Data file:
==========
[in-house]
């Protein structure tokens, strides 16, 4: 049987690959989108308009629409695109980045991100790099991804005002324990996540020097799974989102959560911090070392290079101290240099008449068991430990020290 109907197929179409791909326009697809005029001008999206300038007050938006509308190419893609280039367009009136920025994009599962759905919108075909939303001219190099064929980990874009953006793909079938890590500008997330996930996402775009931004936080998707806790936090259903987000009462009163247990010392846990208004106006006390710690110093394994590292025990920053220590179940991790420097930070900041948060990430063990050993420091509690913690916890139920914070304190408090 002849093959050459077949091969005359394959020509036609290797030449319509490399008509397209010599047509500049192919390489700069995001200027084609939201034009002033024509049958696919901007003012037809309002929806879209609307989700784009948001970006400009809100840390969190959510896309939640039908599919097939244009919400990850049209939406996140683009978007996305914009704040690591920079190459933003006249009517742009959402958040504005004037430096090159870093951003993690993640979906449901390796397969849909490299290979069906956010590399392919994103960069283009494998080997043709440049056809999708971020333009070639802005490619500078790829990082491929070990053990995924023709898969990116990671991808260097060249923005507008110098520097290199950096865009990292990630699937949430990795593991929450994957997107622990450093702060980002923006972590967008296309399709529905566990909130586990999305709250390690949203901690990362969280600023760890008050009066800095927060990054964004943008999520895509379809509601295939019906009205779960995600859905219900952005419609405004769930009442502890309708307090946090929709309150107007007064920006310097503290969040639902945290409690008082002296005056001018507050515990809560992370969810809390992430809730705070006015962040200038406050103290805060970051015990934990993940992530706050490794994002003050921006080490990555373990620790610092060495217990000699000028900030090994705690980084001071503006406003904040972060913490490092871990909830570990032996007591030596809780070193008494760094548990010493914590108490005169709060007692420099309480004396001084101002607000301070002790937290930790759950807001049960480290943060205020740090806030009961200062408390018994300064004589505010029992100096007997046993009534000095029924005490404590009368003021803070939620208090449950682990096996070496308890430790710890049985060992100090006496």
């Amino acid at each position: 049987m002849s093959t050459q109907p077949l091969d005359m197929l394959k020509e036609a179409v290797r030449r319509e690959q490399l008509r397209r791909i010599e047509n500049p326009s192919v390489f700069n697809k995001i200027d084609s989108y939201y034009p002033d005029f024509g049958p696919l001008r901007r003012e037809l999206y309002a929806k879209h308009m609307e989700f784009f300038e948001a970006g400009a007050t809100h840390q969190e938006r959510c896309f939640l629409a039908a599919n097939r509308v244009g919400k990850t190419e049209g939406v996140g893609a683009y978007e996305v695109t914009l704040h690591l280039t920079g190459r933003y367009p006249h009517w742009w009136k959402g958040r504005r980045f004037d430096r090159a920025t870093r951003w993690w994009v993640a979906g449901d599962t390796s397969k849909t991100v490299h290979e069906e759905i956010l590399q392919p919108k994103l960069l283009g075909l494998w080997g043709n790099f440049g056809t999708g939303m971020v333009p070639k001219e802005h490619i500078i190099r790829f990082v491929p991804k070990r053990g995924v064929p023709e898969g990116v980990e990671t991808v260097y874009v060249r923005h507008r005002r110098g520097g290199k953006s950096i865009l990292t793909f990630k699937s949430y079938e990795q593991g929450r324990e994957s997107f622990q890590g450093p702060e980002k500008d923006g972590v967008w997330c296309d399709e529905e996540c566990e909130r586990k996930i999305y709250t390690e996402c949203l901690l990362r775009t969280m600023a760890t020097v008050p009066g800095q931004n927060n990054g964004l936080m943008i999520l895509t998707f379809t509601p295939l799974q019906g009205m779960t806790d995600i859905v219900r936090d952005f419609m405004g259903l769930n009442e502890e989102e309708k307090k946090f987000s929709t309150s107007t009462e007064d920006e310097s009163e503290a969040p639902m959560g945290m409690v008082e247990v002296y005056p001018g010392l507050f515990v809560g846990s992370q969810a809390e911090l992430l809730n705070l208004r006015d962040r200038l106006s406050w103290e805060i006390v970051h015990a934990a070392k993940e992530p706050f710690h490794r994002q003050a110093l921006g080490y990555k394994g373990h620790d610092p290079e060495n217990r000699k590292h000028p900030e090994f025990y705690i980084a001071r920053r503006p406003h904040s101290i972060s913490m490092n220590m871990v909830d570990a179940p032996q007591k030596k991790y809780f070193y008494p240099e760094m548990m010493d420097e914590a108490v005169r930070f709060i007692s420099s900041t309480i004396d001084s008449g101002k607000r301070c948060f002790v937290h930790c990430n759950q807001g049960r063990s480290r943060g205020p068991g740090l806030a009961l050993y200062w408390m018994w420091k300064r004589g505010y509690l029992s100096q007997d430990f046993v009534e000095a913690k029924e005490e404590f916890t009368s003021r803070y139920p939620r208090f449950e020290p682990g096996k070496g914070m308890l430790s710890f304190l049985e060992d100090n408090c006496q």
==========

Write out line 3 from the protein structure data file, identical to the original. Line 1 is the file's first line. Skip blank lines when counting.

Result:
């Amino acid at each position: 049987m002849s093959t050459q109907p077949l091969d005359m197929l394959k020509e036609a179409v290797r030449r319509e690959q490399l008509r397209r791909i010599e047509n500049p326009s192919v390489f700069n697809k995001i200027d084609s989108y939201y034009p002033d005029f024509g049958p696919l001008r901007r003012e037809l999206y309002a929806k879209h308009m609307e989700f784009f300038e948001a970006g400009a007050t809100h840390q969190e938006r959510c896309f939640l629409a039908a599919n097939r509308v244009g919400k990850t190419e049209g939406v996140g893609a683009y978007e996305v695109t914009l704040h690591l280039t920079g190459r933003y367009p006249h009517w742009w009136k959402g958040r504005r980045f004037d430096r090159a920025t870093r951003w993690w994009v993640a979906g449901d599962t390796s397969k849909t991100v490299h290979e069906e759905i956010l590399q392919p919108k994103l960069l283009g075909l494998w080997g043709n790099f440049g056809t999708g939303m971020v333009p070639k001219e802005h490619i500078i190099r790829f990082v491929p991804k070990r053990g995924v064929p023709e898969g990116v980990e990671t991808v260097y874009v060249r923005h507008r005002r110098g520097g290199k953006s950096i865009l990292t793909f990630k699937s949430y079938e990795q593991g929450r324990e994957s997107f622990q890590g450093p702060e980002k500008d923006g972590v967008w997330c296309d399709e529905e996540c566990e909130r586990k996930i999305y709250t390690e996402c949203l901690l990362r775009t969280m600023a760890t020097v008050p009066g800095q931004n927060n990054g964004l936080m943008i999520l895509t998707f379809t509601p295939l799974q019906g009205m779960t806790d995600i859905v219900r936090d952005f419609m405004g259903l769930n009442e502890e989102e309708k307090k946090f987000s929709t309150s107007t009462e007064d920006e310097s009163e503290a969040p639902m959560g945290m409690v008082e247990v002296y005056p001018g010392l507050f515990v809560g846990s992370q969810a809390e911090l992430l809730n705070l208004r006015d962040r200038l106006s406050w103290e805060i006390v970051h015990a934990a070392k993940e992530p706050f710690h490794r994002q003050a110093l921006g080490y990555k394994g373990h620790d610092p290079e060495n217990r000699k590292h000028p900030e090994f025990y705690i980084a001071r920053r503006p406003h904040s101290i972060s913490m490092n220590m871990v909830d570990a179940p032996q007591k030596k991790y809780f070193y008494p240099e760094m548990m010493d420097e914590a108490v005169r930070f709060i007692s420099s900041t309480i004396d001084s008449g101002k607000r301070c948060f002790v937290h930790c990430n759950q807001g049960r063990s480290r943060g205020p068991g740090l806030a009961l050993y200062w408390m018994w420091k300064r004589g505010y509690l029992s100096q007997d430990f046993v009534e000095a913690k029924e005490e404590f916890t009368s003021r803070y139920p939620r208090f449950e020290p682990g096996k070496g914070m308890l430790s710890f304190l049985e060992d100090n408090c006496q």